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Reproduced courtesy of Marrirra Marawili

Yathikpa ga Baraltja

Date: 1998
Overall: 3760 × 1000 mm
Medium: Natural pigments on bark
Credit Line: ANMM Collection Purchased with the assistance of Stephen Grant of the GrantPirrie Gallery
Object Copyright: © Marrirra Marawili
Object Name: Bark painting
Object No: 00033823
Place Manufactured:Northern Territory

User Terms

    This bark painting is divided into three panels. At the bottom is a depiction of the ancestral beings Burrak and Garramatji as they set out from Yathikpa to hunt the dugong in Blue Mud Bay. In the centre is Bäru, the ancestral crocodile at Yathikpa. The top panel portrays the flood plain of Baraltja and two lightning snakes. The sacred clan design (miny'tji) at the bottom of the painting represents the ancestral fire in the saltwater. While at the top the clan design represents the mixing of saltwater with freshwater.
    SignificanceThis painting is representative of the people in the Yirritja moiety of the Madarrpa clan in the homeland of Baniyala. It was painted as part of a wider project by the Yolngu people of East Arnhem Land to educate others of their laws, stories and ownership of the region.
    HistoryThe Yolngu people of Arnhem Land inhabit a landscape that was formed by the actions of ancestral beings, who can take both human and animal form. For instance water now flows where these creatures walked and hills have formed where they died. Ancestral time is not just in the past but also the present and future. In light of this the sacred landscape and stories of East Arnhem Land are central to the Yolngu people’s way of life and prominent themes in their bark paintings.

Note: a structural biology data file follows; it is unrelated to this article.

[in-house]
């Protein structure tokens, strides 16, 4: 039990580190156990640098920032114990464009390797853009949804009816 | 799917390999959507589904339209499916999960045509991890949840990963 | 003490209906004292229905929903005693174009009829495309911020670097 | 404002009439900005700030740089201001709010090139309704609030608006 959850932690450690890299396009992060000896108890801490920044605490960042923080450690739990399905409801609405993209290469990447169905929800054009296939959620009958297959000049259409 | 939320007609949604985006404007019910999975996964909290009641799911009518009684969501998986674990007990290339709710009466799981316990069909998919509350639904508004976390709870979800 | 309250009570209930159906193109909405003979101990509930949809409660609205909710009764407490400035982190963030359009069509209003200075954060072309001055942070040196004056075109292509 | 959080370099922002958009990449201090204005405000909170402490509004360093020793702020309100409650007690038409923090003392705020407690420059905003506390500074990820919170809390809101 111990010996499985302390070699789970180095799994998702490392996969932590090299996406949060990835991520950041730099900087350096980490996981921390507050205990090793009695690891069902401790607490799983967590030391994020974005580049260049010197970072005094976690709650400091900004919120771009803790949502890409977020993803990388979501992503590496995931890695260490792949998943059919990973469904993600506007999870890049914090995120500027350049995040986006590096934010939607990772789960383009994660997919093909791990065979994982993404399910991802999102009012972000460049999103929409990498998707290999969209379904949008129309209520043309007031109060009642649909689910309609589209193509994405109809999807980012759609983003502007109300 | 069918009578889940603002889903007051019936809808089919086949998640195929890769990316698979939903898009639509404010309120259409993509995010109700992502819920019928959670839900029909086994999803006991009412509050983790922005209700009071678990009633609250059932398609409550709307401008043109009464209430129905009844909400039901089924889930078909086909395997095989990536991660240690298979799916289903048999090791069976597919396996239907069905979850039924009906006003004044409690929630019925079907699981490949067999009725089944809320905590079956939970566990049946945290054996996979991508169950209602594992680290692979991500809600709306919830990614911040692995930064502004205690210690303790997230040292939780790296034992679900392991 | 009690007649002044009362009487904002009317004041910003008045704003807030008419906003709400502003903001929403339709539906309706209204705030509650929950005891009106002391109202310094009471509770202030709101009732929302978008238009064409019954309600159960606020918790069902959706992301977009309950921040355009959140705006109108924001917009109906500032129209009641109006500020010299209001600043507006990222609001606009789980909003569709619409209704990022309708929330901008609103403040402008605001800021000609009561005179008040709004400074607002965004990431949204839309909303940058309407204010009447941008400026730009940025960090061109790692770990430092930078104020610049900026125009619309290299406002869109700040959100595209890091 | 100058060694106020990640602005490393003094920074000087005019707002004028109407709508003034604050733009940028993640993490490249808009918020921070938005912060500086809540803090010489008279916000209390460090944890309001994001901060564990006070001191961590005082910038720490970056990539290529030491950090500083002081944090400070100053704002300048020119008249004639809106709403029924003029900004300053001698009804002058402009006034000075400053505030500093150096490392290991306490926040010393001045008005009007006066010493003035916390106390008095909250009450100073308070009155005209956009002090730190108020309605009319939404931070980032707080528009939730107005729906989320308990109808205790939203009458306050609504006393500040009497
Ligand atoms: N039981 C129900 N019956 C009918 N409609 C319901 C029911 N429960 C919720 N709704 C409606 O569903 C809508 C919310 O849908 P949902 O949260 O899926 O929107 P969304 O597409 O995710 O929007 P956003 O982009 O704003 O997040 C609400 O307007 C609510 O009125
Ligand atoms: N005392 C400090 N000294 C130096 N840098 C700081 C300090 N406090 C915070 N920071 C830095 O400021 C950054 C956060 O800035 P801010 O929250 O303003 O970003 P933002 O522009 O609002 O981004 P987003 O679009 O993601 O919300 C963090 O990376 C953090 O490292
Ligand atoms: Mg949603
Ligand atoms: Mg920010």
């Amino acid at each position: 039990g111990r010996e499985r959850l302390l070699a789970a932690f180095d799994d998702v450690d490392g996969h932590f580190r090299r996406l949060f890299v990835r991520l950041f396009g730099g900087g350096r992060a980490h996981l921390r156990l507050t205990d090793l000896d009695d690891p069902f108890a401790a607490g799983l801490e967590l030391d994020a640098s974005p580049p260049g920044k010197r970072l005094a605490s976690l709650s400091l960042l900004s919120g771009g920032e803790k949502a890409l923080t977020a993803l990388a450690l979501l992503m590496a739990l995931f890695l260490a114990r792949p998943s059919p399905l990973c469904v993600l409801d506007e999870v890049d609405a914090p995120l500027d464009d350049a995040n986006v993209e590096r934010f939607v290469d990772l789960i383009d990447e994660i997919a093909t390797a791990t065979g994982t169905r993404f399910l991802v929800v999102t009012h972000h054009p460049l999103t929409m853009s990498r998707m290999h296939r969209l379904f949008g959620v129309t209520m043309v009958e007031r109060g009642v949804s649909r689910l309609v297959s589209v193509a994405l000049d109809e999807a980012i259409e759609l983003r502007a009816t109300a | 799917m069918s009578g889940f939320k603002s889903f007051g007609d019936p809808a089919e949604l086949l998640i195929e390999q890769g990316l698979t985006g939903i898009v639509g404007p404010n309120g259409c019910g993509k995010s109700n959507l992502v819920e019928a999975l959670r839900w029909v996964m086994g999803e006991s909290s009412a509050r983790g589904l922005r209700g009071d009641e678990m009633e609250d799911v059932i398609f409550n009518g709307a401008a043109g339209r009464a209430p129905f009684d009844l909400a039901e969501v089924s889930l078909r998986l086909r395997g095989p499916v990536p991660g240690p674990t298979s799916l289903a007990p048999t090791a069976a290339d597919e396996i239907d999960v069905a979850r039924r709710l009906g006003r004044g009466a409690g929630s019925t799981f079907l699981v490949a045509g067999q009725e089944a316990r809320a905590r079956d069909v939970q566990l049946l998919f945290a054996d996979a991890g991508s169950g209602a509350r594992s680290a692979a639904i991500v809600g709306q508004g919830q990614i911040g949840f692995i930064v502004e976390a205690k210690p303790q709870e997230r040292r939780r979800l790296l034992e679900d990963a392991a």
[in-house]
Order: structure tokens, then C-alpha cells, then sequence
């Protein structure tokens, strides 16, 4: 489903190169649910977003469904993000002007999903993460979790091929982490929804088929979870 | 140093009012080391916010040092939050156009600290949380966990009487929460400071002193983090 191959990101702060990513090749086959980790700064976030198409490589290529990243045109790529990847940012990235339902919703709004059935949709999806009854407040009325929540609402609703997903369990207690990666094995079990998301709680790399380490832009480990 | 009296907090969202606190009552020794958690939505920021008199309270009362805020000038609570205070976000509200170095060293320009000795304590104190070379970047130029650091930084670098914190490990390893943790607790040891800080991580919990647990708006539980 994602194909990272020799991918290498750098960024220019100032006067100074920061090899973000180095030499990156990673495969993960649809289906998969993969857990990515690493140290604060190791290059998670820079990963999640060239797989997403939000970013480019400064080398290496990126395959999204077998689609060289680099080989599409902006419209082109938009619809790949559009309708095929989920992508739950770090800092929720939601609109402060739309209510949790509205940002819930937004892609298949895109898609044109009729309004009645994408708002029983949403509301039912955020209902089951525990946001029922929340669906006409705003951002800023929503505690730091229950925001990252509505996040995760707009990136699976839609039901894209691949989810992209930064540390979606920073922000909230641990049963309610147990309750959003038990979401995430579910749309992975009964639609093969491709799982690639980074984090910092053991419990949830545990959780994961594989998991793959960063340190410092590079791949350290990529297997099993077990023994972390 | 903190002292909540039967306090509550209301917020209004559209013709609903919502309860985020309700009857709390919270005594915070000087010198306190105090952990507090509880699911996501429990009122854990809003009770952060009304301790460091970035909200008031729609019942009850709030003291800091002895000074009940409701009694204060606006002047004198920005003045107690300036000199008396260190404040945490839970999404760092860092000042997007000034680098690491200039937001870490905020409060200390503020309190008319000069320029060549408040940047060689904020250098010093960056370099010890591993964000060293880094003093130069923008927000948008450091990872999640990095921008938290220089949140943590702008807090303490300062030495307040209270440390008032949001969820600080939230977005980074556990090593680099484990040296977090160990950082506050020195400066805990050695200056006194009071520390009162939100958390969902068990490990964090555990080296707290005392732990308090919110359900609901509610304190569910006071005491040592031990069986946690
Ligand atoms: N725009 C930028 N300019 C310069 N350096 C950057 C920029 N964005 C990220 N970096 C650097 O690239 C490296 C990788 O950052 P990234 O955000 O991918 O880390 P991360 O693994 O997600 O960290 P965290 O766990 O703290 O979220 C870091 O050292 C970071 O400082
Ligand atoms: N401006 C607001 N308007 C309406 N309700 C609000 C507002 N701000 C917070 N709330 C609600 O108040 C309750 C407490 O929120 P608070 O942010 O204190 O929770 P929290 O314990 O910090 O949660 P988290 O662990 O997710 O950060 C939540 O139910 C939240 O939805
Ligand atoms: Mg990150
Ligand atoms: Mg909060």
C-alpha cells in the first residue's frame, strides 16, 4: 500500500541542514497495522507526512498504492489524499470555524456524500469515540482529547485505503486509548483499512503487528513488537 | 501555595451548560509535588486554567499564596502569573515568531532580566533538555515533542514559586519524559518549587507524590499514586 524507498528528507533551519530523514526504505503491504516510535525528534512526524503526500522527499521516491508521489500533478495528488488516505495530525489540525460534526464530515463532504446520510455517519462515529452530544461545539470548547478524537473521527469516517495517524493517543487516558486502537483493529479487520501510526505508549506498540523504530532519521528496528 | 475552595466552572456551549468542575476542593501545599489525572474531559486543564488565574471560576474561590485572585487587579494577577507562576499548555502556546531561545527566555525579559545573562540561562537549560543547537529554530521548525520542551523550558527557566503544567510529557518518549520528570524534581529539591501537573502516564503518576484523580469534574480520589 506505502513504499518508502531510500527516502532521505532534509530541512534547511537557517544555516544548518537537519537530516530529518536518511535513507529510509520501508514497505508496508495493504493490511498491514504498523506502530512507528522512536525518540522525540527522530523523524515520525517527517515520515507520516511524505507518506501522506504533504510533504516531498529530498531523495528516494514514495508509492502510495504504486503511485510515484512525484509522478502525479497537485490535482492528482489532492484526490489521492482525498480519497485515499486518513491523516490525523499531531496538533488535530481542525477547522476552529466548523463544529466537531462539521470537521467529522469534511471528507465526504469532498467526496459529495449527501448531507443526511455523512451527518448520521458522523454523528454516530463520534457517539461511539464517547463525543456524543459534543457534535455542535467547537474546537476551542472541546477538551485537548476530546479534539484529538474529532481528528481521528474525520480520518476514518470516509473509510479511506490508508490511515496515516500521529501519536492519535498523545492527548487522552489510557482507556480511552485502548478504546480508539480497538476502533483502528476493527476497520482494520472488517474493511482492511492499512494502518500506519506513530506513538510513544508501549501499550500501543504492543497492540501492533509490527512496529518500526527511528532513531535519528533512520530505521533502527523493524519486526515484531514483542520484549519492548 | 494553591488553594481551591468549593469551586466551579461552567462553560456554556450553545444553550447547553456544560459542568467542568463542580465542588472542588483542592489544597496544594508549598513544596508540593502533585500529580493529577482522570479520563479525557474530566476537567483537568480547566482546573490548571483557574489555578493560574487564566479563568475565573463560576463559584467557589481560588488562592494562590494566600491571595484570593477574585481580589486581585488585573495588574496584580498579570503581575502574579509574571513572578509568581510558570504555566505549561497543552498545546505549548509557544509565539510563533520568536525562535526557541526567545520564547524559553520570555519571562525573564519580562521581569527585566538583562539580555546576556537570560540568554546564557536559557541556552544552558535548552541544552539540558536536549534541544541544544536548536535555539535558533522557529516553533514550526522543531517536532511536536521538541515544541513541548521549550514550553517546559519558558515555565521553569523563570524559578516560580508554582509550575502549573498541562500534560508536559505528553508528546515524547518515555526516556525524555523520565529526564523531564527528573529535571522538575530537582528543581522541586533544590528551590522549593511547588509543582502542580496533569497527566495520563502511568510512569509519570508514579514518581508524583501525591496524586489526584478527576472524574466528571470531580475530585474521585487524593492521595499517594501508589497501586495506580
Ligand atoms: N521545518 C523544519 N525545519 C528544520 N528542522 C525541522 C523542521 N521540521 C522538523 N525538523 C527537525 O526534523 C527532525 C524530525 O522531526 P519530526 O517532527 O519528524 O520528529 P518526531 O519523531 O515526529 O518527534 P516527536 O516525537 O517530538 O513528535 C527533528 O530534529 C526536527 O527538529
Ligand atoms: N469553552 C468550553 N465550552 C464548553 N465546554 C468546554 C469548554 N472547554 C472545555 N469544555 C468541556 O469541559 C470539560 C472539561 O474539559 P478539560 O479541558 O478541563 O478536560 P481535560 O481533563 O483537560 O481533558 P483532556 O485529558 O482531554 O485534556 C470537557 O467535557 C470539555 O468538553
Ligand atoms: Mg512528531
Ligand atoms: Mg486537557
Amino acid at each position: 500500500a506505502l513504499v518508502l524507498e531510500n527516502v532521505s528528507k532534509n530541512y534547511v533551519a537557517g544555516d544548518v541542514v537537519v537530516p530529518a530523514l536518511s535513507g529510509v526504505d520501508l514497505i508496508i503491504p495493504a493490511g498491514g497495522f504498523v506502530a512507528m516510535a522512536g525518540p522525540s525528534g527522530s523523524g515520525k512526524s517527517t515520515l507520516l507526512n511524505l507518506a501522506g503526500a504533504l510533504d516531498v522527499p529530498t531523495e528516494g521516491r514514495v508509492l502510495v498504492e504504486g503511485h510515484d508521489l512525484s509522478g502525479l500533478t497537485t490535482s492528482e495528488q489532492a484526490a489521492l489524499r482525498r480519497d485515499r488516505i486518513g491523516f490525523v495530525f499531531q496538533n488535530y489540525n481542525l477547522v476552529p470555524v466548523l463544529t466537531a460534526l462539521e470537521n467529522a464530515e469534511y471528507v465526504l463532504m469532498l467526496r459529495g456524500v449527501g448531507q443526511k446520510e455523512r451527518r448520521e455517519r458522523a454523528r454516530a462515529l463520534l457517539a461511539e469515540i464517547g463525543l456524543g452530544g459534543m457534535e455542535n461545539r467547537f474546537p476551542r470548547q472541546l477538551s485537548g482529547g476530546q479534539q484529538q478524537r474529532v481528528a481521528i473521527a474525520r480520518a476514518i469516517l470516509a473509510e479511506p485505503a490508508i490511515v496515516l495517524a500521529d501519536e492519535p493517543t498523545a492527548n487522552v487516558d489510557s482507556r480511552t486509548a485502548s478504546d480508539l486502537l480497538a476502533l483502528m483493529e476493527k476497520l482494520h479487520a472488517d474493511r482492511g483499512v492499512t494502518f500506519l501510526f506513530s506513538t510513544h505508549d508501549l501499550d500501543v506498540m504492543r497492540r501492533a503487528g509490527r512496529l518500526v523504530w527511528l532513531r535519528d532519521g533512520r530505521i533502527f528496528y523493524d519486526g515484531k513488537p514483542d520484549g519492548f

In 1996 an illegal fishing camp was discovered at Garranali, a sacred Aboriginal site in East Arnhem Land. This sacred area is home to the ancestral crocodile Bäru and found among the litter of the illegal camp was the severed head of a crocodile. This discovery prompted the local Yolngu people to produce a series of bark paintings that expressed the rules, philosophies and stories of their region. The project culminated in the production of 80 barks and allowed the Indigenous community to educate others about the social history, geography and personal stories of their traditional homeland. It also stressed the importance of Yolngu land ownership, laws and codes of behaviour for those who interacted with the landscape and sacred Indigenous places.

    The Yolngu have been involved in the land rights struggle since the 1960s. They currently are recognised as the traditional owners of northeast Arnhem Land under the Aboriginal Land Rights Act. This act was passed in the Northern Territory in 1976 and is seen as the benchmark for the recognition of Aboriginal land ownership in Australia. Despite this the issues of Indigenous land ownership, rights, customs and law continue to be contentious in the Australian legal system and wider community.
    Additional Titles

    Web title: Yathikpa ga Baraltja

    Primary title: Yathikpa ga Baraltja

    Collection title: Saltwater collection

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